Pulling Our Legs

by digby

Here's The Hill on Rahm's super strategy to get the stimulus bill passed, which apparently was to promise the Blue Dogs that he'd help them destroy social security and cripple all future spending with Pay-Go and then capitulating to presidents Collins and Nelson once the administration had so badly mangled the public strategy the plan started losing altitude in the polls. Heckuva job. And apparently, everybody in town loves him for it.

And according to Ben Smith at Politico "the left" is giving the administration the go-ahead to "reform entitlements." And perhaps we are. I know I certainly get plenty of flack for not "trusting Obama" or failing to understand that his masterful Machiavellian jiu-jitsu is always 27 moves ahead of what my meager mind can comprehend.

President Barack Obama plans a busy February. The new administration hopes to have a stimulus package passed by Congress, a new plan in place to shore up ailing banks and, by month’s end, to hold a “fiscal responsibility” summit.

If the stimulus and banking bailout weren’t controversial enough, the summit fills some entitlement reform critics with dread, as they fear it could speed calls for cuts to Social Security and Medicare.

Strikingly, however, Obama appears to be getting unusual room to maneuver on entitlements by most of his liberal allies. On the subject of entitlement reform, in fact, Obama’s honeymoon continues — at least in the unlikely precincts of the Democratic left, a counterintuitive development that has buoyed the spirits of reformers who would like to see drastic changes in the way Social Security works.

Opponents of significant changes to Social Security benefits were jarred in January, when the then-president-elect echoed George W. Bush’s claim of an entitlement “crisis,” warning of “red ink as far as the eye can see” in Social Security and Medicare. Obama promised that those programs would be a “central part” of his plan to reduce the federal deficit.

Social Security defenders were surprised again last week, when Obama named a leading voice for reining in entitlement spending, New Hampshire Sen. Judd Gregg, to his Cabinet.

But despite some grumbling in the ranks, the powerful, organized movement that effectively defended the Social Security status quo from Bush’s ambitious reform effort in 2005 has been one of the key dogs that haven’t yet barked at Obama.

The relative silence of liberal activists who smashed Bush’s hopes of slowing entitlement spending is a mark of the deep trust Obama enjoys from the left of his party — and it’s also giving hope to those who would like to see major shifts in the way Social Security and other programs are funded and managed.

Obama is “in a honeymoon phase, and many liberals are afraid to express concerns,” said Rep. Jim Cooper, a Tennessee Democrat and deficit hawk who sees the current eonomic crisis as an opportunity to reform entitlement spending.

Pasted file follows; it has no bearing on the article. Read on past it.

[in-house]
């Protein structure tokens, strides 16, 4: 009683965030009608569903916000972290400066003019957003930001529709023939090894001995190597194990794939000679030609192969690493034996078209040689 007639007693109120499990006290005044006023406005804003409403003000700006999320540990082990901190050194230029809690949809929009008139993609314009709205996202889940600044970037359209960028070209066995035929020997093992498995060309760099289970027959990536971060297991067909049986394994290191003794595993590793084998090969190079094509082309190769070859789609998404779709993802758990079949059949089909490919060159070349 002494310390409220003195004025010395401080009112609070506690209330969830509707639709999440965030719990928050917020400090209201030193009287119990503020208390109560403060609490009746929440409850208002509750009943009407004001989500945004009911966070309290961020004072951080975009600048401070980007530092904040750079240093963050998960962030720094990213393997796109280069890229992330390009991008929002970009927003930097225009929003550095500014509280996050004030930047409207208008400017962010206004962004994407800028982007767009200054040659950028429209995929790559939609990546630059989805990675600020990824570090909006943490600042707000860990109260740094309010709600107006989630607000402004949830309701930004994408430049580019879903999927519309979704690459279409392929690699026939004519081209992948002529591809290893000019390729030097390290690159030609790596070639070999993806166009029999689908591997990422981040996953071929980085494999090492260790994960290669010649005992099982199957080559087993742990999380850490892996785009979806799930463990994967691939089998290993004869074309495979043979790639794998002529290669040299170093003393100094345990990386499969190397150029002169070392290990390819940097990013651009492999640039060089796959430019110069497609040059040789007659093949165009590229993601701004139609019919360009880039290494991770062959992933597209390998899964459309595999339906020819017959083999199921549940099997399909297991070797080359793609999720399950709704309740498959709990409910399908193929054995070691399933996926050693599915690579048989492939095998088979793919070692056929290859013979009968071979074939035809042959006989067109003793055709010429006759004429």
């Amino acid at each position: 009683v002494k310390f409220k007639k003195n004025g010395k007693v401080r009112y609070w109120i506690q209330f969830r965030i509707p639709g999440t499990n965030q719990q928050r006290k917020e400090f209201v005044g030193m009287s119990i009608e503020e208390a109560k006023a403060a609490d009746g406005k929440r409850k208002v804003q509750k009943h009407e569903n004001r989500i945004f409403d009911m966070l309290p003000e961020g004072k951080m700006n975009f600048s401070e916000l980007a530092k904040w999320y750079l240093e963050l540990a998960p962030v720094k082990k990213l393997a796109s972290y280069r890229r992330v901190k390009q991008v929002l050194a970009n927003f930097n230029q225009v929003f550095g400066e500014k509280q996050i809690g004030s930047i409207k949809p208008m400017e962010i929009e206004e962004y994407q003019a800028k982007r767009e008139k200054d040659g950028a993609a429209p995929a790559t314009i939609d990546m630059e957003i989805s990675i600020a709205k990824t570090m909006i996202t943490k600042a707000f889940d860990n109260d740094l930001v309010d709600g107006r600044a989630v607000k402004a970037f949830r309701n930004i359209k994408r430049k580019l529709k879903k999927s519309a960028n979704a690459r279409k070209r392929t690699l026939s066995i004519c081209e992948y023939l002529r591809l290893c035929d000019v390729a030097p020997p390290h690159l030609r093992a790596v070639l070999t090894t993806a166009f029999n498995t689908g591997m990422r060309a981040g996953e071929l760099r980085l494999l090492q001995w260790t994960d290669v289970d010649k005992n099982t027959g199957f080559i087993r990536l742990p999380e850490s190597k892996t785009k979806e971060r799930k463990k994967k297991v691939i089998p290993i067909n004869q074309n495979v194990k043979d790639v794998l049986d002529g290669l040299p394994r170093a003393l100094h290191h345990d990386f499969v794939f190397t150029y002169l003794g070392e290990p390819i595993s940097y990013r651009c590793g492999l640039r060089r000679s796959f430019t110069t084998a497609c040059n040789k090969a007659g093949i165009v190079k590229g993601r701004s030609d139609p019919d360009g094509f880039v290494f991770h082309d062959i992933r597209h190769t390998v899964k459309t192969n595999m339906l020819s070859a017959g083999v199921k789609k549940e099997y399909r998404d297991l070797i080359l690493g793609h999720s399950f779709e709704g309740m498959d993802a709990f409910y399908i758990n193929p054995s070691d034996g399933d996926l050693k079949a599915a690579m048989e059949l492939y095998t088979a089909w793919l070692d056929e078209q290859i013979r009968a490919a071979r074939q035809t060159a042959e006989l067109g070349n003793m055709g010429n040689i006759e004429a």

When Obama said last month that “discussion around entitlements will be a part, a central part” of his economic agenda, liberal columnist David Sirota warned: “That’s coded politicalspeak for an effort to ‘reform’ Social Security and Medicare, which history has shown is often itself politicalspeak for cuts to those programs.”

The Gregg appointment caused another ripple of concern.

“I’m not pleased to see anything strengthen those voices within the administration,” said Lawrence Michel, president of the left-leaning Economic Policy Institute. Michel added that he’s concerned that the summit planned for later this month also could reinforce calls for cuts to Social Security and Medicare. “Why undercut the strongest pillar of retirement security?” he asked.


For now, most liberals are confident enough in Obama’s rhetoric to stifle any concerns about his policy views.

“The question is, whose leg is he pulling?” said [Dean] Baker. “I’d like to think it’s theirs when he says [to deficit hawks], ‘I share your concerns.’ But I guess it’s conceivable that it’s mine.”

If it's true that most people on the left trust Obama to get together with the Blue Dogs and the Republicans and muck around in social security then they are failing to play their proper role. They should agitate to take it completely off the table, whetheror not Rahm promised the Blue Dogs the store or Obama thinks he can magically finesse it. It's political dynamite in the middle of a very serious crisis and I can't believe any liberal is playing these kinds of games right now.

If the point is to solve some problem that doesn't exist just because the villagers will have a simultaneous orgasm, well to hell with that. If the point is to keep the Blue Dogs on the team, the price is too high. If it's that they have a super-duper, multi level chess game planned, they probably should wait until the second term. After watching Rahm's crack legislative strategy on the stimulus, I think they might need a little bit more practice before they try to outmaneuver the Republicans on something this important.